El Primero is also the only mass produced automatic chronograph movement in the world, that beats at a frequency of 36,000 vibrations per hour, which makes this automatic movement unusually fast, and unusually accurate.

Zenith is famous for its complications!

Zenith makes chronograph movements, but does also equip some of their most expensive timepieces with tourbillons, alarms and minute repeaters.

In 2011, Zenith won the “Best Complicated Watch Prize”, at the Geneva Watchmaking Grand Prix, for Zenith’s complication movement called “Gravity Control”.

Regarding Zenith’s tourbillons:

Zenith is the only watchmaker that has made and still makes tourbillons beating at the high frequency of 36,000 vibrations per hour!

To conclude:

Without a doubt, we can say that Zenith is a highly innovative brand that absolutely seeks to push the limits of technology and watchmaking and to see and find technical solutions beyond the horizon.

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A Review of Zenith’s movements

Zenith El Primero Back Case(Image By Zenith El Primero)

Despite being owned by the French luxury goods conglomerate LVMH (Louis Vuitton/Moët Hennessy):

  • Zenith’s movements are entirely manufactured, assembled, and inspected in Switzerland, which still makes it a Swiss brand,
  • and the Swiss watch manufacturer makes their very own movements, and relies entirely on their in-house made movements.

Zenith’s in-house made movements are automatic, and can be divided into two (2) categories:

  • Elite, launched in 1994, contains basic timekeeping functions, such as hour-, minute-, and seconds hands, and a date window.
  • El Primero, launched in 1969, is used for chronographs and complications.

Zenith Defy Classic:

  • Elite in-house automatic movement 680 SC, 26 jewels, 28,800 vph, and a 55 hour power reserve.
  • Elite in-house automatic movement 685 SC, with 38 jewels, 28,800 vph.
  • Zenith El Primero in-house automatic movement 4000 SC, with 31 jewels, 36,000 vph, and a 55 hour power reserve.
  • Zenith El Primero in-house automatic movement 4021 SC, with 39 jewels, 36,000 vph.
  • Zenith El Primero in-house automatic movement 4035 SC, with 25 jewels, 36,000 vph.

Zenith Defy Xtreme:

  • Elite in-house automatic movement 685 SX, with 38 jewels, 28,800 vph.
  • Zenith El Primero in-house automatic movement 4000 SC, with 31 jewels, 36,000 vph.
  • Zenith El Primero in-house automatic movement 4000 SX, with 31 jewels, 36,000 vph.
  • Zenith El Primero in-house automatic movement 4021 SX, with 39 jewels, 36,000 vph.

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A Review of Zenith’s reputation

Zenith belongs to the absolute elite of Swiss luxury watchmakers – no question about it. Some earlier Rolex watches actually used Zenith movements, which is a testimony to the importance of Zenith.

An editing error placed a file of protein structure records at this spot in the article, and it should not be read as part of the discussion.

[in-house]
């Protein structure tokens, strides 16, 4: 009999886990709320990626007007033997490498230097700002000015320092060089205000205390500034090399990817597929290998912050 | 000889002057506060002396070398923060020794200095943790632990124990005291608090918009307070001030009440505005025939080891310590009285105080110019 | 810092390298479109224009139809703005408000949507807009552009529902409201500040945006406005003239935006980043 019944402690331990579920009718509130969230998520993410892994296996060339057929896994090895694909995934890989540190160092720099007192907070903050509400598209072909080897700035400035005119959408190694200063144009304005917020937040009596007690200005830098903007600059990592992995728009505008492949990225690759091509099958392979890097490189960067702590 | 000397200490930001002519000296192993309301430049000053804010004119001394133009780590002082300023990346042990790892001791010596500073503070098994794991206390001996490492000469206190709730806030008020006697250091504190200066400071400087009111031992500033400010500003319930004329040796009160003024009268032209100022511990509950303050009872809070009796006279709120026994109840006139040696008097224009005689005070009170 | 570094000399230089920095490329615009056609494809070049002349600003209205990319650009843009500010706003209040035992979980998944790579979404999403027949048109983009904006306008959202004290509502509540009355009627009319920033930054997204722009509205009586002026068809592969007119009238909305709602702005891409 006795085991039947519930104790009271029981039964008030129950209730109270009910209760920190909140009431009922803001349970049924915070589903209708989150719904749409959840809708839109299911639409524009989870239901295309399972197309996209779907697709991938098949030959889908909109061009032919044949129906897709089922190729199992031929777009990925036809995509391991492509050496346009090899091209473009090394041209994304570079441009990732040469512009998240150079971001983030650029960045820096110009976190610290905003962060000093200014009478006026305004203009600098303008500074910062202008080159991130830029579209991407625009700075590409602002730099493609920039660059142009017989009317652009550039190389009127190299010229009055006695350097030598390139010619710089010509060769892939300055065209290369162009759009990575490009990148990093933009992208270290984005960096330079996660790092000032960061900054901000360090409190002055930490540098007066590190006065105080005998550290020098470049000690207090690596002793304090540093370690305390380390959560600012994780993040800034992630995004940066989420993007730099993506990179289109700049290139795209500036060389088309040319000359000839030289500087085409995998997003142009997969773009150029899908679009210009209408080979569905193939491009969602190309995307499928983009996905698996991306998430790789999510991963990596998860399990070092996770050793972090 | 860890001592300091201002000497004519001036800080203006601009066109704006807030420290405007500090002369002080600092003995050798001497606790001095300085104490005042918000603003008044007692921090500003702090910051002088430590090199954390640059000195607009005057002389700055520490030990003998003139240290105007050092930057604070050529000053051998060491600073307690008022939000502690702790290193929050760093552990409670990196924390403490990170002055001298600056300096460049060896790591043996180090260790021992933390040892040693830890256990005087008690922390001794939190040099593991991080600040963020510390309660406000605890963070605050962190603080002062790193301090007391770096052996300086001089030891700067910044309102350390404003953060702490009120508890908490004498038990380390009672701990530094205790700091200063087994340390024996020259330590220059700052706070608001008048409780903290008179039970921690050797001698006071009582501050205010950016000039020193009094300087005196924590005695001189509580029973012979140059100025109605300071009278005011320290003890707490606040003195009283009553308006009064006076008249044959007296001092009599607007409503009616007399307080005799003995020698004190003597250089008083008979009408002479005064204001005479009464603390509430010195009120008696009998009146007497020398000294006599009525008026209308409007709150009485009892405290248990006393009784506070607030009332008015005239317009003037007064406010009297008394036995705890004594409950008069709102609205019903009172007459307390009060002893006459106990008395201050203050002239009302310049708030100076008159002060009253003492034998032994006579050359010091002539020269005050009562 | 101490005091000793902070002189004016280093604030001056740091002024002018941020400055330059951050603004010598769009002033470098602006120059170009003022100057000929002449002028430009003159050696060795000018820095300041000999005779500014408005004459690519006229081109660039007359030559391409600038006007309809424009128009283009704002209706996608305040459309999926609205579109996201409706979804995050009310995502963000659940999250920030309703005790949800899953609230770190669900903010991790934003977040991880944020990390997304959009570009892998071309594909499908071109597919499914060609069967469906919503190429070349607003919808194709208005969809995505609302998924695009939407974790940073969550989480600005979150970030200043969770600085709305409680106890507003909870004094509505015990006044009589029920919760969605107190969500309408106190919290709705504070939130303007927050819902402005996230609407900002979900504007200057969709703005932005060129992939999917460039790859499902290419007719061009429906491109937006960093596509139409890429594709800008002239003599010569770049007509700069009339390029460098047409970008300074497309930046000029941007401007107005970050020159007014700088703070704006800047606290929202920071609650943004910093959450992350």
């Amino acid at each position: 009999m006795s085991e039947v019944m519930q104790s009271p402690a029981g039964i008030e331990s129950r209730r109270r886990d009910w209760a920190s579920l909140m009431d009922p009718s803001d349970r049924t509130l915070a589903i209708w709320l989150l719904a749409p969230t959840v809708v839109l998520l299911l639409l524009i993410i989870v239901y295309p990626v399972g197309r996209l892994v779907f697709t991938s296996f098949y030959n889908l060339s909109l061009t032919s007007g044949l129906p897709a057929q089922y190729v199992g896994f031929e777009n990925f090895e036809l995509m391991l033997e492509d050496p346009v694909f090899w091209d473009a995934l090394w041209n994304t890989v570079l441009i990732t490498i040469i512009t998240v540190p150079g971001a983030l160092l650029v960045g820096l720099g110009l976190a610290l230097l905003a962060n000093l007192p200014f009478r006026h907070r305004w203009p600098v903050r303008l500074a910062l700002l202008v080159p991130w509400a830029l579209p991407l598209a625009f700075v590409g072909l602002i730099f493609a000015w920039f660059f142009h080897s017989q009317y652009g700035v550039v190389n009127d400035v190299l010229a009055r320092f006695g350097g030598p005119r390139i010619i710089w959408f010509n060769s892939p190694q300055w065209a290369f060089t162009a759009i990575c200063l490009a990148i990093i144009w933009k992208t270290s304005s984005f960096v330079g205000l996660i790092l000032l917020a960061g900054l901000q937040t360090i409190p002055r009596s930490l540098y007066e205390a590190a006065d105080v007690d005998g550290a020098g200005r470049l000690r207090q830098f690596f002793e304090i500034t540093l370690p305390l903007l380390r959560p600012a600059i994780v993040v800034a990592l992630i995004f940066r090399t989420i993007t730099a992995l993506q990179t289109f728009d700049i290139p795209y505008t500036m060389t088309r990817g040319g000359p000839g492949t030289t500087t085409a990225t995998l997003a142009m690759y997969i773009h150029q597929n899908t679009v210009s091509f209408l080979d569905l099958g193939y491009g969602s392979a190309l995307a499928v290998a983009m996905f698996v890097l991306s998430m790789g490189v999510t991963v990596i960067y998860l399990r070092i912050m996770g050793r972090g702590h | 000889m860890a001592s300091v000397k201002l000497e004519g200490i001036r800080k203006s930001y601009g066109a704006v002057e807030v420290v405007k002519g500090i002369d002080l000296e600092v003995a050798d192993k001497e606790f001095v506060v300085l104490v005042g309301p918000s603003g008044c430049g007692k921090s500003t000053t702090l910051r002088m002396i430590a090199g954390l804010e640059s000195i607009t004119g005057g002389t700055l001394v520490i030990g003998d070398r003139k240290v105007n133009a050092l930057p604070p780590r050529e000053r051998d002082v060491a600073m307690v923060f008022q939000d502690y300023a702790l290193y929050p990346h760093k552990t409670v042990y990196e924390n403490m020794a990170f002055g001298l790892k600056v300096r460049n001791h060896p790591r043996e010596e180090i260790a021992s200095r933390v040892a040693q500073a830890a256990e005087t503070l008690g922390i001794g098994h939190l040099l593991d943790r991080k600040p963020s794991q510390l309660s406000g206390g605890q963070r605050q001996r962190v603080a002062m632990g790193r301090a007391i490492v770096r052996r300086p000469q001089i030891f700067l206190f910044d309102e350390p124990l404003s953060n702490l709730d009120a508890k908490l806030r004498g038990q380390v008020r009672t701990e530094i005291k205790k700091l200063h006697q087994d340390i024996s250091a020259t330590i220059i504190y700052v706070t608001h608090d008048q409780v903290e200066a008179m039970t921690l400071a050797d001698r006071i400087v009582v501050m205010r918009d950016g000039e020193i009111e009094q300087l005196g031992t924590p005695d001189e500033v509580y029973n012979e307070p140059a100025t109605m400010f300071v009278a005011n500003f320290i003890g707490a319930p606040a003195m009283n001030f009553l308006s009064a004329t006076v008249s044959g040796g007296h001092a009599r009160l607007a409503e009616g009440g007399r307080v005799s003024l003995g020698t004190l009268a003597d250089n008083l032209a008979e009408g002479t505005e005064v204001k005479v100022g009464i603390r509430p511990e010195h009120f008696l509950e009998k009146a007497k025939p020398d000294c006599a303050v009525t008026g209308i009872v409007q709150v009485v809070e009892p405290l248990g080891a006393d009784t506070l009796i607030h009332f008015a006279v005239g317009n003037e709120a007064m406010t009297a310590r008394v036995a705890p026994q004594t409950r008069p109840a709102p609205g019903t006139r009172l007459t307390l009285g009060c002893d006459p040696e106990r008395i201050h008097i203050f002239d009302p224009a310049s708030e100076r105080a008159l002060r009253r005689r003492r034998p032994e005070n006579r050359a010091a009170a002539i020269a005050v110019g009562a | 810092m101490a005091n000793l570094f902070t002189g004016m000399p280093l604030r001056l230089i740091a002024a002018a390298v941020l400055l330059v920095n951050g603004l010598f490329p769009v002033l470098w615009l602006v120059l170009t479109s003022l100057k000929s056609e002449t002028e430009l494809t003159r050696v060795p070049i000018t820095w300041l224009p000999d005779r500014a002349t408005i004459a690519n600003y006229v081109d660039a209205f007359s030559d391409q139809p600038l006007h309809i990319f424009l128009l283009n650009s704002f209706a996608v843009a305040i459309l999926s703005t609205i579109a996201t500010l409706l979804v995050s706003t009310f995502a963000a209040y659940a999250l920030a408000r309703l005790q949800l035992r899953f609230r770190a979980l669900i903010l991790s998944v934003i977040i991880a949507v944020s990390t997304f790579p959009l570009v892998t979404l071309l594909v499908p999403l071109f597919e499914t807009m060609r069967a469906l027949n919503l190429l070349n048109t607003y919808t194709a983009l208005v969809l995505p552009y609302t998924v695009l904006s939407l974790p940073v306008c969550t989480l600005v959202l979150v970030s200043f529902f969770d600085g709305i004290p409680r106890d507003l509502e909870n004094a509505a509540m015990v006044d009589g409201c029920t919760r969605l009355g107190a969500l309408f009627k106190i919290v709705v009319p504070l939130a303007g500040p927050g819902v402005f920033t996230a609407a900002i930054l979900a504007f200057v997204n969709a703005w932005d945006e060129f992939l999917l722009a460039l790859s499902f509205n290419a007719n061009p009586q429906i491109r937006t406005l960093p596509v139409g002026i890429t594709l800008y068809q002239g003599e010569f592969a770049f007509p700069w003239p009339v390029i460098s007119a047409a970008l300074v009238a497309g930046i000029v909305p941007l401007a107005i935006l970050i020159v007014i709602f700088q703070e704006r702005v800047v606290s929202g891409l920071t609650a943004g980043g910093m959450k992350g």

As far as ranking is concerned, I’d place Zenith among the top 10 luxury wristwatch brands of the world.

Zenith’s history dates back to 1865 which makes this an old brand with lots of interesting history.

It’s true that Zenith isn’t the most famous Swiss luxury watchmaker on the market, but the people in the know – watch enthusiasts and connoisseurs, have absolutely heard of Zenith.

Zenith is a high ranking Swiss brand, but is no longer independent:

In 1999, Zenith was purchased by the French luxury goods conglomerate LVMH (Louis Vuitton/Moët Hennessy) and Zenith has been a subsidiary of that company ever since.

Despite being owned by LVHM, Zenith is still very much a Swiss brand since its fulfills all the relevant criteria of being Swiss Made. Zenith’s movements are manufactured and assembled in Switzerland and the final inspection of their movements and watches takes place in Switzerland.

Zenith watches have been used in aviation and in space:

One of the most recent adventures that involved Zenith, was the Red Bull Stratos Mission, in 2012, when the world famous adventurer – Felix Baumgartner, from Austria, made a supersonic free fall jump, in an astronaut’s suit, from an altitude of 39,045 meters/128,100 feet.

He made it successfully to the ground and landed with a parachute. Mr Baumgartner was wearing a Zenith watch on his wrist during his amazing free fall jump.

Zenith makes their own movements:

In similarity to other legendary Swiss luxury watchmakers such as Rolex, Jaeger LeCoultre, and Patek Philippe, Zenith too makes their own in-house made movements. This makes Zenith a member of an exclusive and small club of prominent Swiss watchmakers.

Zenith has two collections of in-house made movements: Elite and El Primero.

Elite, which was introduced in 1994, is famous because it’s an excellent automatic in-house made movement with a 50 hour power reserve. This movement is limited to the fundamental timekeeping functions only: hour-, minute-, and seconds hand, and a date window.

El Primero, which was introduced in 1969, is famous since it’s Zenith’s in-house made chronograph movement. As a general rule, you’ll find the El Primero movement in Zenith timepieces with chronograph functions and complications.

What might interest you, is that in the past, Rolex Oyster Perpetual Cosmograph Daytona, used Zenith’s El Primero as a base movement, for their movements for several years. This is absolutely a testimony to the importance and excellence of Zenith.